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A Brief History of Memorial Day

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Helmet, rifle and boot memorial

1.1 million. That’s a lot of anything. More impactful is that since the U.S. Civil War this is the number of American Servicemen and Servicewomen that have died in service to the United States. Throughout my time as a U.S. Navy Hospital Corpsman I witnessed some of these deaths. Some from old age after having served in legendary campaigns like the D-Day Invasion, the Battle of Inchon and even Desert Storm. Others died because of self inflicted wounds or suicide. Others, while serving were stricken with illness. But all of them served. Many of them died.

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LISTEN HERE: PPP77: The Long Weekend in May – A Brief History of Memorial Day
The history of Memorial Day is wrought with loss

So how did we get to the last weekend in May being the day we memorialize the fallen. How did Memorial Day come to be? It started after the Civil War in 1868. It was called ‘Decoration Day’ at first as a way to signify the decorating of the graves of those from the Confederacy and the Union Armies. The family left behind had opportunity to mark previously unmarked and sometimes forgotten graves. Over 100 years later, in 1971 ‘Memorial Day’ become a U.S. National holiday. Today we continue to honor the fallen on the last Monday in May and on Memorial Day at 1500 (3PM) whatever your local time we take a moment of silence or participate in ‘Taps Across America‘.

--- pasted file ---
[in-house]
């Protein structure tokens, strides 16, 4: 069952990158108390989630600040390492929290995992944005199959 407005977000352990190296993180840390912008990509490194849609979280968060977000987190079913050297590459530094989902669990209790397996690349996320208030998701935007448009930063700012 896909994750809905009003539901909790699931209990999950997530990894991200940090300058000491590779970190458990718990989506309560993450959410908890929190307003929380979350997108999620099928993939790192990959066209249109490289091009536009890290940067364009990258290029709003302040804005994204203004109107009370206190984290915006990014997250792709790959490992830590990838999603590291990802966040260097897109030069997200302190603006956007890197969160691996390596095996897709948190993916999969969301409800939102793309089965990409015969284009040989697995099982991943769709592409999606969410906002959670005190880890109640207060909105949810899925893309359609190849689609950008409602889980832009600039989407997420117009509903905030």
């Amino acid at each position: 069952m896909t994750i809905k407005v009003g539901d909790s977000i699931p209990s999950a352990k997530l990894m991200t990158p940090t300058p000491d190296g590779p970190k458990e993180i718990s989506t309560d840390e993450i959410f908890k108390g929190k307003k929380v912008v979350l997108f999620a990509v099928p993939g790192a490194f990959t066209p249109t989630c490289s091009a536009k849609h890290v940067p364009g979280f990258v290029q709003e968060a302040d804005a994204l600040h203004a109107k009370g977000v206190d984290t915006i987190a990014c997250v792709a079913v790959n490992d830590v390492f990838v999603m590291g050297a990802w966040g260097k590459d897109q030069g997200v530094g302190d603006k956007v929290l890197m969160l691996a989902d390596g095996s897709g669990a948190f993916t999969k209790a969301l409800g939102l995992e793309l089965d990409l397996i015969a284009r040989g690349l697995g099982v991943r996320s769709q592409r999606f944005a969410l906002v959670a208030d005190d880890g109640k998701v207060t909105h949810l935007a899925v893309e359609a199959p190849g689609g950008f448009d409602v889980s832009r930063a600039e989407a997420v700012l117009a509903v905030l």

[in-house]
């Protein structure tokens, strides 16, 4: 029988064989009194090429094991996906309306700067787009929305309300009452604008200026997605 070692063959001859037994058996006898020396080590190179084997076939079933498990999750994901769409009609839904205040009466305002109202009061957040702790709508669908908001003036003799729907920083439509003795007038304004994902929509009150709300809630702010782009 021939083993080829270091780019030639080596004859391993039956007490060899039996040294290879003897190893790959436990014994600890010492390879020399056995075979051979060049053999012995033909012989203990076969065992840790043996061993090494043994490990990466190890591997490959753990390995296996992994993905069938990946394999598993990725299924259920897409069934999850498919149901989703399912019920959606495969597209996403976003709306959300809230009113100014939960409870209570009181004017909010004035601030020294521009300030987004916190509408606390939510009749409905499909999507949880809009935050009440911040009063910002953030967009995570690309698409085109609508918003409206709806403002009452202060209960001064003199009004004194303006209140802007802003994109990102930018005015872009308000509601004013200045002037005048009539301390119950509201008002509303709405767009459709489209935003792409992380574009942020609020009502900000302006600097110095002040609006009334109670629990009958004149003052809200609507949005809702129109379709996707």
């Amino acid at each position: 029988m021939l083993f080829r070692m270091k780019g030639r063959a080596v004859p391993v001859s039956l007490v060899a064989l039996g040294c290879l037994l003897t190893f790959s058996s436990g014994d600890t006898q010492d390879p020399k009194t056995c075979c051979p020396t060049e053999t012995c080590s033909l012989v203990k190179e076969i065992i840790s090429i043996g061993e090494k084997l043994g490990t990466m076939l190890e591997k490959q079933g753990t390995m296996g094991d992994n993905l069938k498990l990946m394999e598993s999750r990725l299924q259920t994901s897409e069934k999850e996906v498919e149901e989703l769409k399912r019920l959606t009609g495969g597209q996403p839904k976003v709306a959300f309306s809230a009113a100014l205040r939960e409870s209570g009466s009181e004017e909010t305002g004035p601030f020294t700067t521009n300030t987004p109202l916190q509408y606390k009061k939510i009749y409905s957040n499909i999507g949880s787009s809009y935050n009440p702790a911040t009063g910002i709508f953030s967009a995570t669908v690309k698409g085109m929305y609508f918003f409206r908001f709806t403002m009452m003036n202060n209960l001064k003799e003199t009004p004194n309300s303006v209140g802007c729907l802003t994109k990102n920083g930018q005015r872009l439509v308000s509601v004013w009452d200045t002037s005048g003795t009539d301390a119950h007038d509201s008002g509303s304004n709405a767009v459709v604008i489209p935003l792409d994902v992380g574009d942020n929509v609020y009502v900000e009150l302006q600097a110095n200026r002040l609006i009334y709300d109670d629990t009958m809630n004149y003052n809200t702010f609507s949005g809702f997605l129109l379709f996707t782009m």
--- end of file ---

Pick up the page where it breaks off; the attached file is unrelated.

“Murph” WOD

Another, more modern tradition is the ‘Murph Challenge‘. This grueling workout is named after Lt. Michael Murphy whose SEAL Team was discovered, attached and 3 out of 4 of them died leaving one ‘Lone Survivor‘, Marcus Luttrell. The workout is to honor Lt. Murphy’s sacrifice made to save his team. If consists of a 1 mile run, 100 pull ups, 200 push ups, 300 air squats and another 1 mile run. It is very hard but an opportunity to commiserate with friends and family as we push our minds and bodies to the limit.

In ‘PPP77: The Long Weekend in May – A Brief History of Memorial Day’ I share some of the information above and perspective on how we as American’s can honor and remember all those of all creeds, religions and races that came before us.

Godspeed to all those that fell in service to the United States and to their families. ‘Thank you’ to all of you who read this blog and listen to the podcast.

Stay safe, wash your hands and Godspeed,

Kevin

Kevin Pannell, PMP, Creator & Host, ‘People, Process, Progress’ podcast
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